Freelancer dot com is more interested in getting your dollars than it is in connecting employers with contractors.
Update 12/20/2013 Well, Freelancer has improved my outlook of them by putting virtual stuff under my virtual Christmas Tree. A promotion called “The 12 days of Freelancer” has enabled me to earn a badge and some credits, usable for some of the upgrades normally available for a cash fee. Let’s see what the upcoming days of Freelancer brings.
Freelancer dot com is a website where employers can find people operating as freelancers to do work for them. Employer posts a task with a brief description, a budget range, and a time frame, and contractors place bids. Freelancer will charge a portion of the project payment to finance the costs of their operation.
But, they also have many other ways to collect money from the contractors. And they utilize some strong-arm techniques to get contractors to pay.
The most prevalent of the revenue generating items is the Exams. They have a slew of exams, each costing $5 to complete. Passing an exam will add a special badge to your profile. It is tempting to go spend the money because the badges should attract employers to your bid as being more qualified than others in the area of interest. Freelancer even presents the increase in probability of winning a bid based on what badges can be displayed.
A problem is, I have no idea about how effective these exams are in evaluating skills, as I haven’t even taken the US English exam. And, when looking for income, spending $5 here and there, just to find out, is not an attractive option.
Membership Levels There are 5 membership levels ranging from free to USD 49.95 per month. Without researching what each of the benefits are, here is a short list of features gained by paying more:
- Per project and hourly fees are less with the more expensive levels.
- Number of bids per month range from 10 to 500
- Number of skills in your profile range from 20 to 250
- Express Withdrawals – Something to do with transferring funds to / from financial institutions.
- Rewards – I don’t know, it must be the same concept as a credit card company “giving” you something in return for the opportunity for them to charge you more.
- Bookmarks, Employer Following, External Invoicing – Features I’m sure you can live without.
- Ads – I don’t know much about this, but there is a form where you can inquire, and use a slider control to indicate that your advertising budget is anywhere from $1 to $100,000.
- Profile Promotion – Well, surprise, surprise, this one doesn’t cost anything. They have an html code generator you can use to generate a link to your profile on Freelancer. You can stick the html on a website, blog, or email. No surprise that it’s free, because you are advertising freelancer dot com, and you are providing the media (web site, blog, email).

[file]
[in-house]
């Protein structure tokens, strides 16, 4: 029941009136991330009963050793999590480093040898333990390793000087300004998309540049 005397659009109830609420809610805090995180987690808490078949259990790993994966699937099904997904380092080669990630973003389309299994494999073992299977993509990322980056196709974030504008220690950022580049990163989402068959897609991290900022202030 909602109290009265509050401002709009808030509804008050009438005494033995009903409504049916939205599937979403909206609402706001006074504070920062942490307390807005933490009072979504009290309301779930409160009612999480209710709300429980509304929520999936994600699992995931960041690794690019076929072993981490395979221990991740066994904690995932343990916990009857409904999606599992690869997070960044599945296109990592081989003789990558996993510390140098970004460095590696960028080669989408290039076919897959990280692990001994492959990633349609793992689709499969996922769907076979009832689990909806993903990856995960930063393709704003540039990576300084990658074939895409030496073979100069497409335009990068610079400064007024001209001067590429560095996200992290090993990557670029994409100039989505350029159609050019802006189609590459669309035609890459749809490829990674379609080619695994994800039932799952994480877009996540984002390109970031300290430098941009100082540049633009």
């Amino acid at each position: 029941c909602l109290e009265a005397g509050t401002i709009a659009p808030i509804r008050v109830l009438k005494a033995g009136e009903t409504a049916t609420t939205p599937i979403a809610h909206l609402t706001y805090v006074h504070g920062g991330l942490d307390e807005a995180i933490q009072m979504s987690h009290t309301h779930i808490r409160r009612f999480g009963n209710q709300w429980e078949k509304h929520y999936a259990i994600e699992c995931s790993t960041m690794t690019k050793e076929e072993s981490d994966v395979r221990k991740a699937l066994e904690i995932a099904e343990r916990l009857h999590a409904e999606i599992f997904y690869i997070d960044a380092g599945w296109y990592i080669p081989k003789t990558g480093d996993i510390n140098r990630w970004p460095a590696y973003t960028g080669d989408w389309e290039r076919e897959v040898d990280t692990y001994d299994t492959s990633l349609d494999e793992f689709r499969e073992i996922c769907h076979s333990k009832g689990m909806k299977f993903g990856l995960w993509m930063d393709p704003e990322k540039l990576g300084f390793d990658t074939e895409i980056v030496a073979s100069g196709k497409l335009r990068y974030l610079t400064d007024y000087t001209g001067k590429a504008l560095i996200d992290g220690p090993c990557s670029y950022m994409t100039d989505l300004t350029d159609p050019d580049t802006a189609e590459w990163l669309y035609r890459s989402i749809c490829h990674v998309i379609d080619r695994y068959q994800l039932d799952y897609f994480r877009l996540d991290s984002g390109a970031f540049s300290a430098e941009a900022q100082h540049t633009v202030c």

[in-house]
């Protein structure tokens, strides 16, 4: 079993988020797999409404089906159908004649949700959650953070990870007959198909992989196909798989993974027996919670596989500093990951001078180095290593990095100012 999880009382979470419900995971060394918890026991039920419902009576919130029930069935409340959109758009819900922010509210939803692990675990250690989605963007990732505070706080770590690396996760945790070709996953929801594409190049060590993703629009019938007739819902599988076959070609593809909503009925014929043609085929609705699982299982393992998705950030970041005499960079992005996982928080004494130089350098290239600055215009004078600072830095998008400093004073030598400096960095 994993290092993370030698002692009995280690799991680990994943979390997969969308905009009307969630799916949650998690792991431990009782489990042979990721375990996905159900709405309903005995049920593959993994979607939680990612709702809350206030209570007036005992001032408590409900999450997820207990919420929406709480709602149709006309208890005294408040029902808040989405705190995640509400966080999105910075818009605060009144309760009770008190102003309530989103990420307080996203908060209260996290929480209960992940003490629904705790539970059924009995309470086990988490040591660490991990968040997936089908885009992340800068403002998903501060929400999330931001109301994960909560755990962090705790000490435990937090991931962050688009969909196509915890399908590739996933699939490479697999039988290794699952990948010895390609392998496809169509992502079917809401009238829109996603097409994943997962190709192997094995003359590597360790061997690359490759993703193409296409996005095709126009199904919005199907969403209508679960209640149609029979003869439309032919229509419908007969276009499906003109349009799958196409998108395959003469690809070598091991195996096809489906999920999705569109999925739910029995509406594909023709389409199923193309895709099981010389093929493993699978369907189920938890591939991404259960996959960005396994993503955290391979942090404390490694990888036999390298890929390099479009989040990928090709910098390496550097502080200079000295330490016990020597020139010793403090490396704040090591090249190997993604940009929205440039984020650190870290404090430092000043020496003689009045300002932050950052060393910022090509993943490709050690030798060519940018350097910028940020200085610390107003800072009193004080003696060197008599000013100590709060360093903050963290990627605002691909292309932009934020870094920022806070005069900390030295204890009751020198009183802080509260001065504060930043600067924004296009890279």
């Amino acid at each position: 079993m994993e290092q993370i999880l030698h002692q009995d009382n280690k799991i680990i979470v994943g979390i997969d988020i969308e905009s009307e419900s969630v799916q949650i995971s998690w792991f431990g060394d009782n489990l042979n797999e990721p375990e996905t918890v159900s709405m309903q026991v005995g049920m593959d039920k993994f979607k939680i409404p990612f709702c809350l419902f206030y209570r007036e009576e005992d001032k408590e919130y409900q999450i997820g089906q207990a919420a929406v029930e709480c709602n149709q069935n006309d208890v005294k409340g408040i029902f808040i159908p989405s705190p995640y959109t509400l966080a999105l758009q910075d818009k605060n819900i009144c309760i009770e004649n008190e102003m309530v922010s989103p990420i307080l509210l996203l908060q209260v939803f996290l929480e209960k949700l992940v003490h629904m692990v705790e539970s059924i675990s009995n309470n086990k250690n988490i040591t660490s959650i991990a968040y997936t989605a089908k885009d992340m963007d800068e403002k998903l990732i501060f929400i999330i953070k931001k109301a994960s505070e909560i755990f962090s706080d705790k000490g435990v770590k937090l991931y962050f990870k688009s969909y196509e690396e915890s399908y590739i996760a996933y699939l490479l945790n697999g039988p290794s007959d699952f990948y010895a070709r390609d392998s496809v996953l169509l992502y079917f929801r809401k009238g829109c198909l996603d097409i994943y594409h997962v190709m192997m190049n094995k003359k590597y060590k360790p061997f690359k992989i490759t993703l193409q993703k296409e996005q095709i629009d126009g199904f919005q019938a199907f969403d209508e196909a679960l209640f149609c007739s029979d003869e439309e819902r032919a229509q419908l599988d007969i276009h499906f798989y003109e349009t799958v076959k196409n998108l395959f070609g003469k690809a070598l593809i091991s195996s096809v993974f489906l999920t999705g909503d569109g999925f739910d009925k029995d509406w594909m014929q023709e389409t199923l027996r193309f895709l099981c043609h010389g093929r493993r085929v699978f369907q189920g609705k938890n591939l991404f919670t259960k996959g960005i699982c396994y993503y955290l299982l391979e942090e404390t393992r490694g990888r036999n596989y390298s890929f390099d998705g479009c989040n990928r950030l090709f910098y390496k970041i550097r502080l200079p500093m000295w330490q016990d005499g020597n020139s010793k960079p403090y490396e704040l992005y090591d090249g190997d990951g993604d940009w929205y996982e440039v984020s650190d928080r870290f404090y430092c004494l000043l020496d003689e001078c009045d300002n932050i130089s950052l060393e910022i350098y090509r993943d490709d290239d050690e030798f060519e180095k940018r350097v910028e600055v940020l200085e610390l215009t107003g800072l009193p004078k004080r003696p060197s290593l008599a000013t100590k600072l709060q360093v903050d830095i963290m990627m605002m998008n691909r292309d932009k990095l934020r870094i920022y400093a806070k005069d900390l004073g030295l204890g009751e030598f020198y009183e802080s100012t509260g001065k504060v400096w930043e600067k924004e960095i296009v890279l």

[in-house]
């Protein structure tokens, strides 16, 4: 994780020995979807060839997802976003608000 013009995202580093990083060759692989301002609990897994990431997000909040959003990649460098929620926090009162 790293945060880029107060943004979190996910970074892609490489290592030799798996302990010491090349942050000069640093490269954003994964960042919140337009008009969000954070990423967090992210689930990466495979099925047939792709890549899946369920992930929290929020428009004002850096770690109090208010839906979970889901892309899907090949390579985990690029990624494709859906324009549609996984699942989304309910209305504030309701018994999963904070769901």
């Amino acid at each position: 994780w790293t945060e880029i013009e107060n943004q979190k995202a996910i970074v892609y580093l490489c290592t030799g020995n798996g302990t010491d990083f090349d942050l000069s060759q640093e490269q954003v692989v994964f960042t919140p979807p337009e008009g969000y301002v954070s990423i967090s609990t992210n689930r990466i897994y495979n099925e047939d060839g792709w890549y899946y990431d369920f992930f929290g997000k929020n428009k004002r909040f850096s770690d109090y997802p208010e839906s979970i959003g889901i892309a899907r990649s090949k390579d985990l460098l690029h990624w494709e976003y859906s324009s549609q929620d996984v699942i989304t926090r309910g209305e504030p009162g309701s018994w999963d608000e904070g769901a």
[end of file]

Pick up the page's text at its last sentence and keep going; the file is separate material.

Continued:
Today, I wanted to bid on an Android App project. I clicked the button to place a bid, and (darn, I wish I grabbed a screenshot), I was presented with a notice that I need to do one of 3 tasks before I can bid on a project:
- Take the English Exam – Job opportunities that require you to pay up front just for the chance to get a job are not good business, from what everyone says. And, I figure if a paragraph in my bid does not demonstrate my ability to speak my native language, there’s a problem here. Also, will this trend continue, effectively causing me to spend $5 for another exam just to place a bid?
- Invite Friends – This turned out to be the least intrusive and the one I selected. Freelancer tried to make it intrusive. They had a mechanism to provide your mail provider and your email credentials, so they could reach into your address book and spam everyone in it. Fortunately, they also provided a manual method, where you can enter specific recipients. So, don’t be surprised if you get an email from freelancer on my behalf that goes like this: “Hi, freelancer dot com is forcing me to choose a revenue generating action in order to bid on a project. One of these actions is “Invite friends”. So, consider yourself invited!“
- Verify Payment Accounts – I had done this with another site, usertesting dot com. Usertesting is a site where you can do some short web site testing tasks for about $15 per job. I connected a paypal account with them, because it was clear that money transfer was a one-way road: from them to me. With the Freelancer account, the language of the paypal account linkage makes it clear that freelancer can use the paypal account to deposit or withdraw. I didn’t want them to start charging my paypal account for unauthorized withdrawals, so I didn’t do that.
So, there you have it. I’m not happy as a freelancer with freelancer dot com. That is probably because I haven’t managed to win any bids, and that may be because I don’t play along and buy badges and ads and raise my membership level.